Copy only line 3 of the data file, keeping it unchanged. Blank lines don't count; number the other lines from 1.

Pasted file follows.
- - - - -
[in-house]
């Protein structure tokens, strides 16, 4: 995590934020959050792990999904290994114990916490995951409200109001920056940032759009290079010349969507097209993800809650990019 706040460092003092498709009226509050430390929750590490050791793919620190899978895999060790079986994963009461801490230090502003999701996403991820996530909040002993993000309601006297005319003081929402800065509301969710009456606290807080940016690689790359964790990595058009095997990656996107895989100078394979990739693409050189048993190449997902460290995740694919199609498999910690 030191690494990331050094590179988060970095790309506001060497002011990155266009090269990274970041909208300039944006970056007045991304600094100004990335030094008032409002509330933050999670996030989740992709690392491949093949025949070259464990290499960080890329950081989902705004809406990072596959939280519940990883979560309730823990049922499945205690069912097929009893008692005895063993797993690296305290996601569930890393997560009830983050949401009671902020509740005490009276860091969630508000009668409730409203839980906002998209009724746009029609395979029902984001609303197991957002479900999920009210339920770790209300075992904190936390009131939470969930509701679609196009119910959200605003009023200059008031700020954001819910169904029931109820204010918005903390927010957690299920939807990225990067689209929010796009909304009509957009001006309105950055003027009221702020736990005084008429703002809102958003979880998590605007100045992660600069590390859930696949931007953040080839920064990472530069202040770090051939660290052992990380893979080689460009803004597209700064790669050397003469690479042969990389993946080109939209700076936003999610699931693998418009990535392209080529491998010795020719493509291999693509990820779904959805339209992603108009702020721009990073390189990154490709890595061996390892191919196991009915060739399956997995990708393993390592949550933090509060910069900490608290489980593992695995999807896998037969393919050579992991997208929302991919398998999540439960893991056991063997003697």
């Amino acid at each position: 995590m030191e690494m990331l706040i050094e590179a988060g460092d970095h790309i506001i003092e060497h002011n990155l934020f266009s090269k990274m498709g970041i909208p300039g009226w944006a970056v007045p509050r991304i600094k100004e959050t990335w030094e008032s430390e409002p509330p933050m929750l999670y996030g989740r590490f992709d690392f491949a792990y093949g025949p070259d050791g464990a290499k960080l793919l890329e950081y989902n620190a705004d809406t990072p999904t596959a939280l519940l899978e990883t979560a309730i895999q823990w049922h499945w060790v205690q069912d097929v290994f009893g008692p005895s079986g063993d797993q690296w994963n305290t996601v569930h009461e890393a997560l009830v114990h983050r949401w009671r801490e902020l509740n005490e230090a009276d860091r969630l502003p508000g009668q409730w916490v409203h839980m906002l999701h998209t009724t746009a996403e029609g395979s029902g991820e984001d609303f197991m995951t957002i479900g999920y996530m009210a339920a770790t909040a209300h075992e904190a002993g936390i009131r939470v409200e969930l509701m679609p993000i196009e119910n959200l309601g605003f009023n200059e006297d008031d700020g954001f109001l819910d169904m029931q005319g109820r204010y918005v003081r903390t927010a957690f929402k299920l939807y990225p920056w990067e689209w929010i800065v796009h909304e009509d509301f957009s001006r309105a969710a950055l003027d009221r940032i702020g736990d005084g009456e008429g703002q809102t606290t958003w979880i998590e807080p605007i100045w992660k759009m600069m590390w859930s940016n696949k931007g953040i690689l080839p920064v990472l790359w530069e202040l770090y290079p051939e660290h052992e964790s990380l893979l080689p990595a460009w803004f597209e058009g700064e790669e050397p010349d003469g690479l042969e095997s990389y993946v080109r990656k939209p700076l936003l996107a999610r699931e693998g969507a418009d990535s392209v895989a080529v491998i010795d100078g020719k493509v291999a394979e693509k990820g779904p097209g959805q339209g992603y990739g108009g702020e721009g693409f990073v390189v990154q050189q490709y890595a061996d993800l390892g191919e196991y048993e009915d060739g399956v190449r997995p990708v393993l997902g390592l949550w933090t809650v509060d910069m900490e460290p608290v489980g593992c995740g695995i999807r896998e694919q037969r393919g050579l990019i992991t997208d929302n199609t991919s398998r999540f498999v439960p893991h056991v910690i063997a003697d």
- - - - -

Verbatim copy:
């Amino acid at each position: 995590m030191e690494m990331l706040i050094e590179a988060g460092d970095h790309i506001i003092e060497h002011n990155l934020f266009s090269k990274m498709g970041i909208p300039g009226w944006a970056v007045p509050r991304i600094k100004e959050t990335w030094e008032s430390e409002p509330p933050m929750l999670y996030g989740r590490f992709d690392f491949a792990y093949g025949p070259d050791g464990a290499k960080l793919l890329e950081y989902n620190a705004d809406t990072p999904t596959a939280l519940l899978e990883t979560a309730i895999q823990w049922h499945w060790v205690q069912d097929v290994f009893g008692p005895s079986g063993d797993q690296w994963n305290t996601v569930h009461e890393a997560l009830v114990h983050r949401w009671r801490e902020l509740n005490e230090a009276d860091r969630l502003p508000g009668q409730w916490v409203h839980m906002l999701h998209t009724t746009a996403e029609g395979s029902g991820e984001d609303f197991m995951t957002i479900g999920y996530m009210a339920a770790t909040a209300h075992e904190a002993g936390i009131r939470v409200e969930l509701m679609p993000i196009e119910n959200l309601g605003f009023n200059e006297d008031d700020g954001f109001l819910d169904m029931q005319g109820r204010y918005v003081r903390t927010a957690f929402k299920l939807y990225p920056w990067e689209w929010i800065v796009h909304e009509d509301f957009s001006r309105a969710a950055l003027d009221r940032i702020g736990d005084g009456e008429g703002q809102t606290t958003w979880i998590e807080p605007i100045w992660k759009m600069m590390w859930s940016n696949k931007g953040i690689l080839p920064v990472l790359w530069e202040l770090y290079p051939e660290h052992e964790s990380l893979l080689p990595a460009w803004f597209e058009g700064e790669e050397p010349d003469g690479l042969e095997s990389y993946v080109r990656k939209p700076l936003l996107a999610r699931e693998g969507a418009d990535s392209v895989a080529v491998i010795d100078g020719k493509v291999a394979e693509k990820g779904p097209g959805q339209g992603y990739g108009g702020e721009g693409f990073v390189v990154q050189q490709y890595a061996d993800l390892g191919e196991y048993e009915d060739g399956v190449r997995p990708v393993l997902g390592l949550w933090t809650v509060d910069m900490e460290p608290v489980g593992c995740g695995i999807r896998e694919q037969r393919g050579l990019i992991t997208d929302n199609t991919s398998r999540f498999v439960p893991h056991v910690i063997a003697d």